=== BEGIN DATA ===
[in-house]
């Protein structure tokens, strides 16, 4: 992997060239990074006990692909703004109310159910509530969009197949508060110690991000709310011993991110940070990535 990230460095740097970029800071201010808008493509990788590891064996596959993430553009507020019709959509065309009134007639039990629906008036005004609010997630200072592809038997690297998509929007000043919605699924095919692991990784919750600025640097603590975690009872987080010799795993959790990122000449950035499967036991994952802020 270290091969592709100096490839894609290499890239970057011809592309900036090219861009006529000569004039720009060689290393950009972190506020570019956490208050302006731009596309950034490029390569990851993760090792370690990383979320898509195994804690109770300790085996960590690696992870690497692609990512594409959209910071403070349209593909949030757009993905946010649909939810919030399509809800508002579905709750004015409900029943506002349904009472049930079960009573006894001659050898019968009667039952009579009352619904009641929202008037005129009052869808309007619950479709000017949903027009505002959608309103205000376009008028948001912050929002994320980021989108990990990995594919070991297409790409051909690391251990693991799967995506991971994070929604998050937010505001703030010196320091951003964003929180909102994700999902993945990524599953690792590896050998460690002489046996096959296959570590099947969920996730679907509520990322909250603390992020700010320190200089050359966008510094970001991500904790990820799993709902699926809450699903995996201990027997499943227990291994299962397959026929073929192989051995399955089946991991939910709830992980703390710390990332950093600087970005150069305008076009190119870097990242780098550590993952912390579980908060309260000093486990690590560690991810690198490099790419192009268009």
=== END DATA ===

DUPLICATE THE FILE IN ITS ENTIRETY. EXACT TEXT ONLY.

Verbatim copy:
[in-house]
């Protein structure tokens, strides 16, 4: 992997060239990074006990692909703004109310159910509530969009197949508060110690991000709310011993991110940070990535 990230460095740097970029800071201010808008493509990788590891064996596959993430553009507020019709959509065309009134007639039990629906008036005004609010997630200072592809038997690297998509929007000043919605699924095919692991990784919750600025640097603590975690009872987080010799795993959790990122000449950035499967036991994952802020 270290091969592709100096490839894609290499890239970057011809592309900036090219861009006529000569004039720009060689290393950009972190506020570019956490208050302006731009596309950034490029390569990851993760090792370690990383979320898509195994804690109770300790085996960590690696992870690497692609990512594409959209910071403070349209593909949030757009993905946010649909939810919030399509809800508002579905709750004015409900029943506002349904009472049930079960009573006894001659050898019968009667039952009579009352619904009641929202008037005129009052869808309007619950479709000017949903027009505002959608309103205000376009008028948001912050929002994320980021989108990990990995594919070991297409790409051909690391251990693991799967995506991971994070929604998050937010505001703030010196320091951003964003929180909102994700999902993945990524599953690792590896050998460690002489046996096959296959570590099947969920996730679907509520990322909250603390992020700010320190200089050359966008510094970001991500904790990820799993709902699926809450699903995996201990027997499943227990291994299962397959026929073929192989051995399955089946991991939910709830992980703390710390990332950093600087970005150069305008076009190119870097990242780098550590993952912390579980908060309260000093486990690590560690991810690198490099790419192009268009």